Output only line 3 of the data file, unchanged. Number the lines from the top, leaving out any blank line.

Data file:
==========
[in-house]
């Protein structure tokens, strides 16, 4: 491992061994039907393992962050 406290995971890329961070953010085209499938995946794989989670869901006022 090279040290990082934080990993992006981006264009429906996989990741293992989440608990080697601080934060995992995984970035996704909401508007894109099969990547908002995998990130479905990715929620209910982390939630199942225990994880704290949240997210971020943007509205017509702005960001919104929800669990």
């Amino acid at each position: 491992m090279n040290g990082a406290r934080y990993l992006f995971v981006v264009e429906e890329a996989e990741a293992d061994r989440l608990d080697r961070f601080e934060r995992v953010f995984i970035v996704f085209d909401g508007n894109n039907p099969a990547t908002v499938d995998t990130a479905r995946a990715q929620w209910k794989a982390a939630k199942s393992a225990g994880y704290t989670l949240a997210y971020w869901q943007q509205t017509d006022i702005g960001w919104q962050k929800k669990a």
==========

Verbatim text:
């Amino acid at each position: 491992m090279n040290g990082a406290r934080y990993l992006f995971v981006v264009e429906e890329a996989e990741a293992d061994r989440l608990d080697r961070f601080e934060r995992v953010f995984i970035v996704f085209d909401g508007n894109n039907p099969a990547t908002v499938d995998t990130a479905r995946a990715q929620w209910k794989a982390a939630k199942s393992a225990g994880y704290t989670l949240a997210y971020w869901q943007q509205t017509d006022i702005g960001w919104q962050k929800k669990a």